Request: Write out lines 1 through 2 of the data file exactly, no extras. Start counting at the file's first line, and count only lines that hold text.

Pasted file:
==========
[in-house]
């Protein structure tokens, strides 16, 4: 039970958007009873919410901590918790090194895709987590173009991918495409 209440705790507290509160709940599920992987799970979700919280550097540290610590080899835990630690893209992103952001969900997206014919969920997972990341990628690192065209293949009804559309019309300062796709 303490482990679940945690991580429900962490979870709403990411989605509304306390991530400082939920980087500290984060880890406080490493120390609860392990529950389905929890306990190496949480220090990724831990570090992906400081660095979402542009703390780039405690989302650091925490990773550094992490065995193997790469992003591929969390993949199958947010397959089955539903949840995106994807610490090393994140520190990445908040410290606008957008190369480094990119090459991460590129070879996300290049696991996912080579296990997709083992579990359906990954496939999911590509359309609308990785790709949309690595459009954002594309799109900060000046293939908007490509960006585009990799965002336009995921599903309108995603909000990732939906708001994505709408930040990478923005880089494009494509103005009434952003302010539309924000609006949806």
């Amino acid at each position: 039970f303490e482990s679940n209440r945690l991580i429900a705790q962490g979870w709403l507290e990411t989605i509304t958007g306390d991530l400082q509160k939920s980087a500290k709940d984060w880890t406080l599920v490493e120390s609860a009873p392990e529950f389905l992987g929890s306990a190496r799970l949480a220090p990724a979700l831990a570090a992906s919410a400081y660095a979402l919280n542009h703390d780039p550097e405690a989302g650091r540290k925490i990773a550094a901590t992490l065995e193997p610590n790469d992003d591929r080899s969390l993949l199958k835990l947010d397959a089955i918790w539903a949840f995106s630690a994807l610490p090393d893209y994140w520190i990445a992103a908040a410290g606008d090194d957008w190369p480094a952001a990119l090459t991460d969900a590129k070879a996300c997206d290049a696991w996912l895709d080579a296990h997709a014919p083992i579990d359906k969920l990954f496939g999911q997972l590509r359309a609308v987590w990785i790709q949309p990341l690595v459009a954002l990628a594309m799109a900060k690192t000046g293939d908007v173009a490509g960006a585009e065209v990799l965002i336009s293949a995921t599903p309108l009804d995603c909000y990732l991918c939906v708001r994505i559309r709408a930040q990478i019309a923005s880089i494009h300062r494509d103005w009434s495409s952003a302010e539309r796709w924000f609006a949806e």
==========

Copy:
[in-house]
């Protein structure tokens, strides 16, 4: 039970958007009873919410901590918790090194895709987590173009991918495409 209440705790507290509160709940599920992987799970979700919280550097540290610590080899835990630690893209992103952001969900997206014919969920997972990341990628690192065209293949009804559309019309300062796709 303490482990679940945690991580429900962490979870709403990411989605509304306390991530400082939920980087500290984060880890406080490493120390609860392990529950389905929890306990190496949480220090990724831990570090992906400081660095979402542009703390780039405690989302650091925490990773550094992490065995193997790469992003591929969390993949199958947010397959089955539903949840995106994807610490090393994140520190990445908040410290606008957008190369480094990119090459991460590129070879996300290049696991996912080579296990997709083992579990359906990954496939999911590509359309609308990785790709949309690595459009954002594309799109900060000046293939908007490509960006585009990799965002336009995921599903309108995603909000990732939906708001994505709408930040990478923005880089494009494509103005009434952003302010539309924000609006949806």